Apple has promised radical changes to iMessage this year. But there’s a serious problem—an issue that could bring those plans crashing down. And given the news that has suddenly been confirmed this week, it’s all about to get much worse.
Your views on iMessage likely depend on one thing—whether or not you live in the US. That’s the one market where the world’s most popular messenger—WhatsApp—has yet to build a dominant foothold, and where iPhone’s own dominance, especially among the young, boosts iMessage through a self-reinforcing network effect.
But all that may be about to change—Apple has opened itself up to a serious threat from its biggest competitor in its biggest market. And that’s a huge problem for the iPhone maker, whose stubborn lock on iMessage is under more threat than ever.
The Beeper Mini fiasco has already woken US regulators to the argument that Apple’s refusal to let iMessage talk to other platforms harms users and is anti-competitive. Meanwhile, Apple’s surprise u-turn on RCS—the SMS V2 platform that underpins Android messaging, will leave the blue-bubble/green-bubble hierarchy in place, and will not deliver a cross-platform, end-to-end encrypted option for users.
But in most countries outside the US, that doesn’t really matter. Because in most countries outside the US, it’s no exaggeration to say that iMessage is fairly irrelevant. That’s why Apple argues that its messenger is not a key gateway platform under Europe’s DMA, despite its installation on every iPhone. iMessage is synonymous with SMS texting, and people just don’t do that anymore.
But that US stronghold is now under real threat, with Meta keen to burst those blue bubbles. “WhatsApp is far more private and secure than iMessage,” Mark Zuckerberg has said, “with end-to-end encryption that works across both iPhones and Android, including group chats. With WhatsApp you can also set all new chats to disappear with the tap of a button. And last year we introduced end-to-end encrypted backups too. All of which iMessage still doesn’t have.”
And here comes the change. In recent days, you’ll likely have read about WhatsApp explaining how it will open up its platform to third-party messaging. That can easily be dismissed as just a response to Europe’s Digital Markets Act—the same regulation that’s driving Apple to open the iPhone to third-party app stores in Europe.
But it’s not that simple. Viewed another way, WhatsApp’s latest news is not about Europe—it’s all about the US. And it’s not just a response to regulators—it’s all about iMessage. Meta is gunning for iMessage—it’s on Zuckerberg’s personal agenda. He now has his opening, and history tells us that WhatApp will almost certainly win out.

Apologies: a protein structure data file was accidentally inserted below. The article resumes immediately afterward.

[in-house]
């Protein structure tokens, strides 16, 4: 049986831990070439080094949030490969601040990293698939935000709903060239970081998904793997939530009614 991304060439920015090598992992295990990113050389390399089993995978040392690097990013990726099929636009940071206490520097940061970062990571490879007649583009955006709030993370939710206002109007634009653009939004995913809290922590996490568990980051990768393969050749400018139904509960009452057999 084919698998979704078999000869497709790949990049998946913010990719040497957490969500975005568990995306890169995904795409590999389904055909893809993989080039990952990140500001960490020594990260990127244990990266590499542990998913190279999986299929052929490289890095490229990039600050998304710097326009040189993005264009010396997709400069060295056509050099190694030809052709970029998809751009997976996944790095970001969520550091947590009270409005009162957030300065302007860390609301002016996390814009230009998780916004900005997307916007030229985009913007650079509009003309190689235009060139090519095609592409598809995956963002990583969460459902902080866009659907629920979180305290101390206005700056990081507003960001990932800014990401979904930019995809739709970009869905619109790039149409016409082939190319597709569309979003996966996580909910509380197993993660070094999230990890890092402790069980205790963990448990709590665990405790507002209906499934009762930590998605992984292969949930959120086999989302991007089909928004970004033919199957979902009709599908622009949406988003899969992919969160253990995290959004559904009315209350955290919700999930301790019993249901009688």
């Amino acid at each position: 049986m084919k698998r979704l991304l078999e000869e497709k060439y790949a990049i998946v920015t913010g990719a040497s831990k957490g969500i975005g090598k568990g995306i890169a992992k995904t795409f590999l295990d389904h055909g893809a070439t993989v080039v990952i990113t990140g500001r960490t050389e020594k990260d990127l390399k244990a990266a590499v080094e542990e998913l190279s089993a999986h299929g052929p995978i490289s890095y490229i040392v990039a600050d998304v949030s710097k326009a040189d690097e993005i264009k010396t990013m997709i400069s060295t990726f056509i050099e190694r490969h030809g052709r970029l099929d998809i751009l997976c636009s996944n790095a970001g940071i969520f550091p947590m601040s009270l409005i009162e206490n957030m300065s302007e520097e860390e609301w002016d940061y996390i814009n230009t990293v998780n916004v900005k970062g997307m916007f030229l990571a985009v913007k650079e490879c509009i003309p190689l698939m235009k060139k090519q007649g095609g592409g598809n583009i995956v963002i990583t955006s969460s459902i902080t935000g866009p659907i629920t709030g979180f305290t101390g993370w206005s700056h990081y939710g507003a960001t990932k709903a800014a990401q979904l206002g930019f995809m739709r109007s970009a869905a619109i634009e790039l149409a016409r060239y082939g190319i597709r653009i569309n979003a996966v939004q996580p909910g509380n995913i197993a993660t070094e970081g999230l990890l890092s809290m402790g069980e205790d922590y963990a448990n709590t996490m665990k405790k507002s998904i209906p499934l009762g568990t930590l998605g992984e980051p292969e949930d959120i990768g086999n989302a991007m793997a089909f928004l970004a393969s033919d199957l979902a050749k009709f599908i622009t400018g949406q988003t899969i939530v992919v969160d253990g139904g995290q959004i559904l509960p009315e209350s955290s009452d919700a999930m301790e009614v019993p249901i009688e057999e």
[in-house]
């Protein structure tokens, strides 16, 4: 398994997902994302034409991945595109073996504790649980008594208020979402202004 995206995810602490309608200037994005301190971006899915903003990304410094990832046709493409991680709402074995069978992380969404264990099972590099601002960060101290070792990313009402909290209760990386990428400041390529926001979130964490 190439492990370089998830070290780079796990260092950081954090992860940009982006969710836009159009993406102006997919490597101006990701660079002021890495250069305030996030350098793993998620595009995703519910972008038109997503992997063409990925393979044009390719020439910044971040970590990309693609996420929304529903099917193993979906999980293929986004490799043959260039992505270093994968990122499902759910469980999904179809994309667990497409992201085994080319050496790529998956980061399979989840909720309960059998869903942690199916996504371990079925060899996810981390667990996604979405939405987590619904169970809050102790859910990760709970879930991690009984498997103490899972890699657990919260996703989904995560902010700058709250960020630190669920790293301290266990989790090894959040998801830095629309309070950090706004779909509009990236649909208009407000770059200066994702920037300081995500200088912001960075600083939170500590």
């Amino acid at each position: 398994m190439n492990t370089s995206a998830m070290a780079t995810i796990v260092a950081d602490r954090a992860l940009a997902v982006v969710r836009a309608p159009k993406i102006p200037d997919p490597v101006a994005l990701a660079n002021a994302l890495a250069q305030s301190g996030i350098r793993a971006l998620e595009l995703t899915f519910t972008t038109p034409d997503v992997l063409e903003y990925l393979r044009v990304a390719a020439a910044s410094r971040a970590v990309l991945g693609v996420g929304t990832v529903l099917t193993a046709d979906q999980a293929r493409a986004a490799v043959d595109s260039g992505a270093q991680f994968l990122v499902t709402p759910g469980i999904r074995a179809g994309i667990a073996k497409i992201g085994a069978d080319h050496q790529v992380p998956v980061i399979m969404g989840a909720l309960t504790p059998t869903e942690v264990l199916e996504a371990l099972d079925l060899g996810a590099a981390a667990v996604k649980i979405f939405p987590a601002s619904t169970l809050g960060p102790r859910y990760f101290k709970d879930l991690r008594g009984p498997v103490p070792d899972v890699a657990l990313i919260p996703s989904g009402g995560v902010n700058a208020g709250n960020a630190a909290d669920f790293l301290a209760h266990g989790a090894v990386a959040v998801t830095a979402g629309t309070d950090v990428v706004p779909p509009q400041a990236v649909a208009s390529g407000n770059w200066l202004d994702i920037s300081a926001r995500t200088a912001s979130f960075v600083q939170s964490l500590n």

Unlike Apple’s DMA changes, which are being limited to Europe, WhatsApp’s changes seem to be going worldwide. And, according to Wired which published WhatApp’s new plans, this has been in the works for the last two years.
Far from any initial reluctance, with its new proactive stance on open messaging, WhatsApp will create a hub and can use its scale and network effect to encourage other platforms to align with its architecture and security protocol.
Just as WhatsApp pretty much just told Wired, “we think that the best way to deliver this approach is through a solution that is built on WhatsApp’s existing client-server architecture… This effectively means that the approach that we’re trying to take is for WhatsApp to document our client-server protocol and let third-party clients connect directly to our infrastructure and exchange messages with WhatsApp clients.”
Ironically, as often the case with tech regulation designed by bureaucrats, unintended consequences kick in fairly fast. While the concept of giving smaller players access to the hyperscale ecosystems might be laudable, in reality it puts those big players in the driving seat, given their capacity and engineering strengths. How interoperability will likely work in practice is already being dictated by WhatsApp.
Two other things to note.
First, that part-adoption of RCS into iMessage later this year. Viewed through a US lens, this limited deployment to enhance cross-platform texting between iOS and Android is passable. Outside the US, it simply cements iMessage’s limited appeal vs WhatsApp—with nearly 3 billion users and 100 billion daily messages worldwide.
Second, while the most popular messenger in the US isn’t WhatsApp, neither is it iMessage. It is Facebook Messenger, Meta’s other hyperscale messaging platform.
And the concept of an open messaging hub suddenly offers up the combination of two messaging giants in a pincer movement against iMessage. Facebook Messenger with its US scale, and WhatsApp with its accelerating US growth. And the messaging hub concept enables the two platforms to work together without it seeming anti-competitive, as other platforms will be able to do the same. Apple could request access to WhatsApp’s hub for iMessage, of course. But it won’t.
Beyond its US growth strategy and finally overcoming iMessage, the concept of a WhatsApp-dominated messaging hub also plays to its new focus on business messaging and creating a one-stop shop for marketing outreach and support.
So, why is all this so important. Because, in the rest of the world, WhatsApp’s network effect and cross-platform ease of use has essentially marginalized other platforms. The US is the last remaining standout. And this year will be pivotal.
I have said before that 2024 will be the year of revolution rather than evolution in the messaging world. Apple’s challenge is that it doesn’t want to see change where iMessage is concerned. But innovation is on the way—regulation may have triggered change, but it’s not driving what happens next. Meta finally has iMessage’s US dominance in its sights, and the real battle is about to commence.